The demonetisation of high-denomination currency notes on November 8, 2016, created a nightmare for citizens that lasted several months. Long queues formed outside the banks and ATMs to obtain swap denotified currency notes for new ones so that life could continue. This situation persisted even beyond December 30, 2016, the last day for depositing old notes. Economic activity was severely dented for months. What the ruling party thought was a masterstroke turned out to be a disaster.
The sudden demonetisation was premised on the idea that “black means cash”. And, it is in high-denomination currency notes that black money would be held. So if the high-denomination notes were to be suddenly declared as illegal tender, then the black money of the rich would become null and void.
Just before demonetisation was announced, there was Rs 18 lakh crore of currency in circulation. Large denomination currency notes of Rs 1,000 and Rs 500 constituted 85% of that amount. With demonetisation, the denotified notes could not be used except for a few purposes such as to buy fuel at petrol pumps, groceries at Kendriya Bhandars and medicines. They could not be used even for trade and manufacturing.
Five years after demonetisation
Taking stock of the surgical strike on the Indian economy.
The decision was announced at 8 pm and came into force from midnight. Policy makers believed that surprise and secrecy were necessary to catch black-money hoarders off guard to prevent them from getting rid of their illegal funds over the next four hours. However, crowds were seen buying jewellery and property. Some black money got converted into assets that could be monetised later on.
The fatal flow in the understanding behind the policy is that black money is not just cash. There is a distinction between income and wealth. Black income generation is a process based on economic activity. If a doctor sees 50 patients and declares the payment by 30, then the money paid by the rest is black income. This is an example of under invoicing which is routinely practised by businesses. The savings out of this black income becomes one’s wealth which accumulates over the years.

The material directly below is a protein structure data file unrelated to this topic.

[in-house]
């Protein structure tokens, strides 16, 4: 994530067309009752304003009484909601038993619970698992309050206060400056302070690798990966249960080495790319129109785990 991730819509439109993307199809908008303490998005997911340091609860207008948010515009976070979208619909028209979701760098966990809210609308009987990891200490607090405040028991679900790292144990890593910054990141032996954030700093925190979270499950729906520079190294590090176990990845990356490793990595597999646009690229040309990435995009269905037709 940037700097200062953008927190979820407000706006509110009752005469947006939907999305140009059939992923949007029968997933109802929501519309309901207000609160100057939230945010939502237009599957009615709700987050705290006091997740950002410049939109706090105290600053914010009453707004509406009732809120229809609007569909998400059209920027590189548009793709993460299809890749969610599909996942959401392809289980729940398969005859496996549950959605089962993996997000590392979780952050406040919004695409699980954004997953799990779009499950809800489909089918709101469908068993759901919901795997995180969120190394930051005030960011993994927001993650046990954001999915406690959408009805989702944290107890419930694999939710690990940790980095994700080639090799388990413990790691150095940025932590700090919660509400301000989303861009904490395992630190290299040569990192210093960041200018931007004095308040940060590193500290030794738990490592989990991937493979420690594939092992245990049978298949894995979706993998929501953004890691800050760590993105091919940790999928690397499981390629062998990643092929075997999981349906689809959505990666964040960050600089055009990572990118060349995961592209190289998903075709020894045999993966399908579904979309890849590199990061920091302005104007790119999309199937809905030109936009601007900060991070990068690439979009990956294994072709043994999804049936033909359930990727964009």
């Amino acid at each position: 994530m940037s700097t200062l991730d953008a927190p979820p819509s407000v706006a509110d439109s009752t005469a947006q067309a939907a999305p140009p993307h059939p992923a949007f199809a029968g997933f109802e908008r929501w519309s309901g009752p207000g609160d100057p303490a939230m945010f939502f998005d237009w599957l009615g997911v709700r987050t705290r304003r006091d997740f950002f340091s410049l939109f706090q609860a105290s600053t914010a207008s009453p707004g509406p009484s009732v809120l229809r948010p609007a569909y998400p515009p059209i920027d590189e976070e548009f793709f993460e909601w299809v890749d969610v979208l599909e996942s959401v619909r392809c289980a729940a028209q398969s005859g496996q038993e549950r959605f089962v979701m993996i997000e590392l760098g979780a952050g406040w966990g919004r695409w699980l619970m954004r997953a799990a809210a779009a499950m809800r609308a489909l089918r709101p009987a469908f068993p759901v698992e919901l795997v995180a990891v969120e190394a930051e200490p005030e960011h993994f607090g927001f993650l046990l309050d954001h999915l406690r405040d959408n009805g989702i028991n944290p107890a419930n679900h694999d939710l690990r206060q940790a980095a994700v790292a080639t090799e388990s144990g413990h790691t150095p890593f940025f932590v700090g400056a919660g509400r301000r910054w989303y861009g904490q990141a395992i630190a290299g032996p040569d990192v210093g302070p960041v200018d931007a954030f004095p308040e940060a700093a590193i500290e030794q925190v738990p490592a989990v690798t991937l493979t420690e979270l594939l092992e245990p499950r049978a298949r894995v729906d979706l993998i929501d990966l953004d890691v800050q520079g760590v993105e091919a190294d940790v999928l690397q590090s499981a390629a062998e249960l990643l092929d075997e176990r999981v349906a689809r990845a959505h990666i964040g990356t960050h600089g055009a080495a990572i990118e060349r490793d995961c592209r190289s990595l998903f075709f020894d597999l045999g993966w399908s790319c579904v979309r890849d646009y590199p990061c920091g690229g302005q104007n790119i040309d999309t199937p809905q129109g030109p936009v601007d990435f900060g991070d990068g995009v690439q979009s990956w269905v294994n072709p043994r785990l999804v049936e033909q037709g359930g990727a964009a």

The wealth is held in a variety of forms like, in undervalued inventory or balances held in tax havens abroad. A return is expected from this wealth. So, cash, on which there is no return, would be a tiny amount – 1% of the black wealth. Thus, if demonetisation managed to demobilise black cash, only 1% of the black wealth would have been eliminated. But, the process of generating black incomes via misinvoicing would continue.
Converting old currency to new notes proved to be easy, given the prevailing corruption. Some bankers were caught helping their rich clients do this. There was a 30% charge for this. As a result, new black incomes got generated. Deposits in Jan Dhan accounts suddenly swelled as the poor were used as cash mules. Businesses showed cash in hand to convert the old currency into new notes. Many such strategems were used for the purpose of conversion. The issue of new Rs 2,000 currency notes made it easier to hold black money.
This author had estimated in June 2017 that by January 10, 2017, 99% of denotified high denomination notes had been returned to the banks. This was confirmed by the Reserve Bank of India in August 2017. Where was the balance 1% of the currency – in cooperative banks and abroad? In other words all the old currency was accounted for.
In brief, demonetisation neither eliminated black money nor stopped black income from being generated.
The ruling party had promised a) to root out black money and b) bring back the hoards lying abroad. During the election campaign, it said that each family in India could get Rs 15 lakh if black money from abroad was brought back. It turned out to be a “jumla” or false promise. Neither was there so much ill-gotten money abroad nor did the government know where it was nor how to bring it back.
The ruling party had to pay a political price for this exaggeration when it lost the state election in Bihar in 2015. To show its seriousness, it tried various steps to check black money, such as setting up Supreme Court-monitored Special Investigation Team, passing the Black Money (Undisclosed Foreign Income and Assets) and Imposition of Tax Act in 2015 and Income Declaration Scheme as part of the budget in 2016. None of them worked, so a big bang was needed. That was demonetisation.